Species of Basil
Including the story of Krishna Tulsi

The Indian name for Basil is Tulsi, or Toolsee, and the herb has a long-held reverence amongst the Hindu people of India, particularly Common Tulsi (ocimum villosum). The Tulsi plant is revered in respect of all gods, with no offering being believed sacred without its leaves.

As well as the popular Sweet Basil, there are numerous other different and intereting species, for example:

Ram Tulsi (ocimum gratissimum), which has antibacterial properties.  The essential oil extracted from the leaves has been experimentally shown to have effects which combat diarrhoea.

Ocimum sanctum, known as Krishna Tulsi or Holy Basil also has medicinal properties. Being sacred to Hindu peoples it is often grown around temples, and has the effect of repelling mosquitoes.  In similarity to Common Tulsi (ocimum villosum), it is held to be sacred to Vishnu and used in his worship. The Puranas say that Krishna (the eighth incarnartion, or avatar, of Lord Vishnu) assumed the form of Jalandhar (also known as Saukasura) and seduced Jalandhar's wife,  Vrinda (also known by Hindus as Brinda). When Krishna was discovered to have done this, he turned Vrinda into the Tulsi plant and put the leaves on his head as a mark of the regard that he held for her.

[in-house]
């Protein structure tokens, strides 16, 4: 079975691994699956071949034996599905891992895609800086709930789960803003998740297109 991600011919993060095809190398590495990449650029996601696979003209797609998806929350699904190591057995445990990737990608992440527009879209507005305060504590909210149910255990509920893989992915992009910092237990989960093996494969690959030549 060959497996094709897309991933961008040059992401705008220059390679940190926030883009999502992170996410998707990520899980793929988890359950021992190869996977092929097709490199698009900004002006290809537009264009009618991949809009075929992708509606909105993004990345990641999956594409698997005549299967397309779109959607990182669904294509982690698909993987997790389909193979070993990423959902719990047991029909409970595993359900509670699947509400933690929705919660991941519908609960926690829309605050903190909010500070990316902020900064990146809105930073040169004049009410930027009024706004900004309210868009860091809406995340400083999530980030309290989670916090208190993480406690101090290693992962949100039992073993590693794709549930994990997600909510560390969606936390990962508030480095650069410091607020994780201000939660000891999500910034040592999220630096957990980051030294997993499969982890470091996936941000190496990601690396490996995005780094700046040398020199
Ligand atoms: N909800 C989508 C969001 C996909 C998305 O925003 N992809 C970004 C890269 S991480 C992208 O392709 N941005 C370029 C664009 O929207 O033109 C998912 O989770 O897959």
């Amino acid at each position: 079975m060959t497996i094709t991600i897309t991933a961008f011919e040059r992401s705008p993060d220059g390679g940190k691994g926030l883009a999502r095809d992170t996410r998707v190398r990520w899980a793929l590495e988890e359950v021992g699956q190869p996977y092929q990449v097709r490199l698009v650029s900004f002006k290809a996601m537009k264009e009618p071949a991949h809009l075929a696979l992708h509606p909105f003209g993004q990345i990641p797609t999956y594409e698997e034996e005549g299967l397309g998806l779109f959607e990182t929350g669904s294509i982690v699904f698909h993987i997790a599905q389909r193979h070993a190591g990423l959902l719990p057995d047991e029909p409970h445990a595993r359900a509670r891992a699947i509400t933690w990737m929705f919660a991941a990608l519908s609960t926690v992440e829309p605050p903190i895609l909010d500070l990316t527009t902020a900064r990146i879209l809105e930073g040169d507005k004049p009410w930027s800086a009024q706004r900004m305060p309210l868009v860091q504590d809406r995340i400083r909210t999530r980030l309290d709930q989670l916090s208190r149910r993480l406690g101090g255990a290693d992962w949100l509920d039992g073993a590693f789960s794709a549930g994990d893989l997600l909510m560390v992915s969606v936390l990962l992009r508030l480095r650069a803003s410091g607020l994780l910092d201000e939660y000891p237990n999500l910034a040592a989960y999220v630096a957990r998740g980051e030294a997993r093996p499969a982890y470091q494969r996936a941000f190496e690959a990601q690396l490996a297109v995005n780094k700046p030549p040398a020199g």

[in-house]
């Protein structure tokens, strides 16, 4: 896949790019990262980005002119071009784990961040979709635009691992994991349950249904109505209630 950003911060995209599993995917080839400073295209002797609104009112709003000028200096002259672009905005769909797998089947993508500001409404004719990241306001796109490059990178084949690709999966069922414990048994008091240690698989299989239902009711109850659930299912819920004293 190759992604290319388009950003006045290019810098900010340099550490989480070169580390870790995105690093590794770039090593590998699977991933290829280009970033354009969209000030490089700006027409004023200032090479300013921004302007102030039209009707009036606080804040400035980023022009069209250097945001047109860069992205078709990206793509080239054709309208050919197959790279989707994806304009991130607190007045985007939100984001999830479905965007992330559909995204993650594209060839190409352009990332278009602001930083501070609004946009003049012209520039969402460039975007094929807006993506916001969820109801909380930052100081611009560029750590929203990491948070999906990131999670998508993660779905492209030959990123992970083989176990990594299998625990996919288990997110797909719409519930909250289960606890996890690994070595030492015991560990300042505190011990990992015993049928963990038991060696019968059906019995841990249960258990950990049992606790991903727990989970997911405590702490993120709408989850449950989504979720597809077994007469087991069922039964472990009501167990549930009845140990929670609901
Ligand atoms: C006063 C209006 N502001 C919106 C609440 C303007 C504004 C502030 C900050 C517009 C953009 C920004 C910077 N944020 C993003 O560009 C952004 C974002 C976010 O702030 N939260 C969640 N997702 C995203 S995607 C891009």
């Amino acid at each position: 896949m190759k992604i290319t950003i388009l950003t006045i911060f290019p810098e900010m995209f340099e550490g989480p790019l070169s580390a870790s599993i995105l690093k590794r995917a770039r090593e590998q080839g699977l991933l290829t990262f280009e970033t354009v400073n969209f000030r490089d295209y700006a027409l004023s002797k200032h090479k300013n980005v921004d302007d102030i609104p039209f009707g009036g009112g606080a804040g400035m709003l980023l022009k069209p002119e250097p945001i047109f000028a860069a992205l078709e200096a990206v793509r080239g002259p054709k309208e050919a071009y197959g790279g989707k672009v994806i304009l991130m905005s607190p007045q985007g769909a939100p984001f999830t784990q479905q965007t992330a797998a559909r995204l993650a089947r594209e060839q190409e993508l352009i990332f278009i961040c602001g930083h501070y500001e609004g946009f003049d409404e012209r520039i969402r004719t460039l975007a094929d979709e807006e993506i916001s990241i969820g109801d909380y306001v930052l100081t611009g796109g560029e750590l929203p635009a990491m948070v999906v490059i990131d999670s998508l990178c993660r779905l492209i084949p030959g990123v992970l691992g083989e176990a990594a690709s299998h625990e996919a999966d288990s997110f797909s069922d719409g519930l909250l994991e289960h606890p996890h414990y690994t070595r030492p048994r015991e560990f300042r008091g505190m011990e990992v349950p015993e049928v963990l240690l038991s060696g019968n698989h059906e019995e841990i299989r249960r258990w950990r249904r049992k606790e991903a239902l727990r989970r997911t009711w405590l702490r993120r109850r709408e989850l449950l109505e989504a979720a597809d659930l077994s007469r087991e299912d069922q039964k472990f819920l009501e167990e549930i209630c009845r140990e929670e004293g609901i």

A similar story tells of how Toolsee was a the name of a disciple of Vishnu. Desiring to be his wife she excited the jealousy of Vishnu's wife, the Goddess Lakshmi, by whom Toolsee was transformed into the herb named after her.

The seeds of Babooye Tulsi (ocimum pilosum), when steeped in water, swell into a pleasant jelly, which is used has been used in India in cases of dysentry, chronic diarrhoea and catarrh.  Prepared by such steeping, the seeds are considered very nourishing and demulcent.

In his History of Chili, the Abbe Molina mentioned a species of basil which he called ocimum salinum.  This species is similar to common basil in appearance, except that the stalk is round and jointed.  According the Abbe Molina, although he noted that this species of the herb grows 60 miles from the sea, each morning it was covered with saline globules, which were hard and splendid, appearing at a distance as if they were morning dew.  He noted that each plant gave about an ounce of fine salt every day, which was collected by local people and used just like common salt, but had a more exquisite flavour.

Bush Basil (Ocimum minimum) is a dwarf variety, used for the same purposes as Sweet Basil. The seeds of bush basil should be sown in April.

Ocimum tenuiflorum, Sacred Basil, is a cultivated type of basil grown near buddhist temples, particularly in Thailand.

Cooking Basil and Culinary Uses
Growing Basil
History of Basil
Health benefits of Basil
Sweet Basil Plant and the Herb's Origins

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